In this last guided meditation I did, one of the primary points I was trying to make is that the more relaxed the body can be, the more receptive it is. This idea of meditating with receptivity is a very important quality for meditation. To meditate with assertiveness - I'm going to make something happen, I'm going to get something to happen, and it's all about me controlling and directing my meditation - it tends to create more tension or limitation. It doesn't create the room for the receptivity. To focus instead not on being assertively focused, but to focus on being receptive, to be relaxed. Then as we get concentrated, for example on the breathing, it's a receptive concentration. It's a settling on it.
The word that often is translated as concentration in the teachings of the Buddha, 'samāhita' different than 'samādhi.' But often, they're very closely connected and so the translators will translate it as concentration. It literally means "to settle." So there's a settling that can happen. We're receptive to relaxation, receptive to settling, receptive to take in and experience what goes on.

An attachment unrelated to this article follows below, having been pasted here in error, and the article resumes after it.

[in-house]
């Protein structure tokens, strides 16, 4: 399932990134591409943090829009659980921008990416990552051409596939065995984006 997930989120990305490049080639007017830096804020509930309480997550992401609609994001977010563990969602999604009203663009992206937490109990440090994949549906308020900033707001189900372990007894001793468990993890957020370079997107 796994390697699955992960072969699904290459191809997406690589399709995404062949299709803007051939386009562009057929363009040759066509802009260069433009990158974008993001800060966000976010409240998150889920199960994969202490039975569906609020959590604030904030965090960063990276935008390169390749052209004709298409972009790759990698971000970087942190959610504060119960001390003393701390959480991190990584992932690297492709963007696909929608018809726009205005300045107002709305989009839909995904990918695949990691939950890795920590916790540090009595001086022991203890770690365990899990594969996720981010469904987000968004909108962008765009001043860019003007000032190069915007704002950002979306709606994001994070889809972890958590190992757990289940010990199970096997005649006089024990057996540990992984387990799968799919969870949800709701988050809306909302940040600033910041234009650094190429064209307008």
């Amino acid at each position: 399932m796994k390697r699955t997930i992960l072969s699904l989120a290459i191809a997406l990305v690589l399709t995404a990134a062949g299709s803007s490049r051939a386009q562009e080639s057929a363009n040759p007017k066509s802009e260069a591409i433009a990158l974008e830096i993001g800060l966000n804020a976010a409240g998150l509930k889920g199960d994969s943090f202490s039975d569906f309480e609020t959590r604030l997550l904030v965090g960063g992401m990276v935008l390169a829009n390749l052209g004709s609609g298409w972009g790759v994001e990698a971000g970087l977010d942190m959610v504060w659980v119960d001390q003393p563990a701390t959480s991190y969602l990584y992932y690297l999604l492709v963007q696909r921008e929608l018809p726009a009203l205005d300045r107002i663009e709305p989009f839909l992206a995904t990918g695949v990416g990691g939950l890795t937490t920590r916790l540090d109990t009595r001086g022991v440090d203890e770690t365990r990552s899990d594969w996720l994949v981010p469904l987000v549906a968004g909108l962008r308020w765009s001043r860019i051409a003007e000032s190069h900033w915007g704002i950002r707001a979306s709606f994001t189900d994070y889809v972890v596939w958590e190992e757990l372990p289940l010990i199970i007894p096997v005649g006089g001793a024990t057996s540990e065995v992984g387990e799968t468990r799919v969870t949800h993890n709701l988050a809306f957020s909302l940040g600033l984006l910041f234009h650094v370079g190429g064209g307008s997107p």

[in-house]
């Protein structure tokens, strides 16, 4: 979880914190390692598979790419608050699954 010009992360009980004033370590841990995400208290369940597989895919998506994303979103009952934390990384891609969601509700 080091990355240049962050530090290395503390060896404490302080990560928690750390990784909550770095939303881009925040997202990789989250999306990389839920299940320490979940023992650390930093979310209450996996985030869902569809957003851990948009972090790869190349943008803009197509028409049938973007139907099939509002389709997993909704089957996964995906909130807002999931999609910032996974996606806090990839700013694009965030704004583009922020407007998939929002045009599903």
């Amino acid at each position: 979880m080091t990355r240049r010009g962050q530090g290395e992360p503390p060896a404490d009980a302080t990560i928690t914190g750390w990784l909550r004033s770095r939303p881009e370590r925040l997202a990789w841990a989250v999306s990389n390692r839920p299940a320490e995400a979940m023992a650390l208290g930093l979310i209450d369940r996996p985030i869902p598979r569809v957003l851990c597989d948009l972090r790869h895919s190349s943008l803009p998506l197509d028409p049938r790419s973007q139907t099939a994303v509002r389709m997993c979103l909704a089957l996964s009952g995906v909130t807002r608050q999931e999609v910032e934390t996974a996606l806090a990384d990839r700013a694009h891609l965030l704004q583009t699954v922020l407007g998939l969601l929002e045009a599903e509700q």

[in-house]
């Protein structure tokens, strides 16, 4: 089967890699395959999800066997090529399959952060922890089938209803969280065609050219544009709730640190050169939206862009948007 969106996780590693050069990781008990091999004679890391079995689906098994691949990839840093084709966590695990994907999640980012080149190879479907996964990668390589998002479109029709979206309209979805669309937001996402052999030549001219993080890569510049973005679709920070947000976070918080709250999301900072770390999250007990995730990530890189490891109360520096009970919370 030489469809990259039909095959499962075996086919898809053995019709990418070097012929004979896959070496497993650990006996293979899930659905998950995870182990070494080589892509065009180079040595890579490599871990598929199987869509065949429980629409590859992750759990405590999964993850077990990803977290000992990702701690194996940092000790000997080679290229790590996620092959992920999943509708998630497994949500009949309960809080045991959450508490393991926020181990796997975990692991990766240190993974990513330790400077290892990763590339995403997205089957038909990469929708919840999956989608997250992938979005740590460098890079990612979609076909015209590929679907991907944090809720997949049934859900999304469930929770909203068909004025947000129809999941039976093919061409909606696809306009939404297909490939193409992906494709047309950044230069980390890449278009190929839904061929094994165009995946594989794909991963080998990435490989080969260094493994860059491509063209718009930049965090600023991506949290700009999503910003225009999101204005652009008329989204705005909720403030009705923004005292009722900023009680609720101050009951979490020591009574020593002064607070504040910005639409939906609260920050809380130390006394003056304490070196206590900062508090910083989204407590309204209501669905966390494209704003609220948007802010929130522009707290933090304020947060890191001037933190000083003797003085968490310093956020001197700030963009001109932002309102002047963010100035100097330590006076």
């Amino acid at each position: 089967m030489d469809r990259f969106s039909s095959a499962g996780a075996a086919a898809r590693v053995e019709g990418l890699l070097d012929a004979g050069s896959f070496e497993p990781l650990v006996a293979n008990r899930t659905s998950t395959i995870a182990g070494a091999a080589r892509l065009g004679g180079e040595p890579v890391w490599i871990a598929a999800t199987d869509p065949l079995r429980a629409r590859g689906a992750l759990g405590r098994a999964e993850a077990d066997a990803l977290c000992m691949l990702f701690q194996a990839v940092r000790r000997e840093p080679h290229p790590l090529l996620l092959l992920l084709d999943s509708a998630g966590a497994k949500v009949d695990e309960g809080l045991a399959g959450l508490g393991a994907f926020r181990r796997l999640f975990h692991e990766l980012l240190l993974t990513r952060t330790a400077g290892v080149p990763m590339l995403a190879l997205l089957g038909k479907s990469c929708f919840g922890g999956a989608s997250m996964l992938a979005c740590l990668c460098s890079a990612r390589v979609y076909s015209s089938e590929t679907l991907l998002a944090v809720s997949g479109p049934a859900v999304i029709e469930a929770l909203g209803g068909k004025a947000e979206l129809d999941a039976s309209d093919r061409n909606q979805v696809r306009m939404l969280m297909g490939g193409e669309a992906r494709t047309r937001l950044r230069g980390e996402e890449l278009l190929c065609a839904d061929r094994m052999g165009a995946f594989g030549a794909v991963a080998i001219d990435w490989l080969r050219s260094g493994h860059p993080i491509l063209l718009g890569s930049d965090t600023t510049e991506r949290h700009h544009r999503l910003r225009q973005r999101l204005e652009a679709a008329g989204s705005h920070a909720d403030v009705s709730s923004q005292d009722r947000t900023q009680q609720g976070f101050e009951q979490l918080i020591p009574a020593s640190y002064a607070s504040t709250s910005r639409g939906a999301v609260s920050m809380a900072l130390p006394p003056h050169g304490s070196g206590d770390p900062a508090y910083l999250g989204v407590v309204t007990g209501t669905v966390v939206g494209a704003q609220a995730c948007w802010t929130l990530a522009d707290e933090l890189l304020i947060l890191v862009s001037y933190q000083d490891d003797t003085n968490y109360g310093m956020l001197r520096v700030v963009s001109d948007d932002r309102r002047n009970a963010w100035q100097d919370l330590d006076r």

In relationship to breathing, we're receptive to the influence the breathing has on us. Breathing is not a neutral thing. It's not just a mechanical thing. It's at the nexus of so much of our whole life. To sit and be receptive, to allow yourself to be receptive to the influence breathing has on you. Allow the breathing to condition your body. To open your body. And to begin showing you more and more how much and how wonderful the conscious body is. This somatic body. The body that's suffused with awareness from the inside out. A place to rest, place to trust and a place that greater and greater freedom can arise.
So, thank you for this. That's the theme for this week - mindfulness of the body.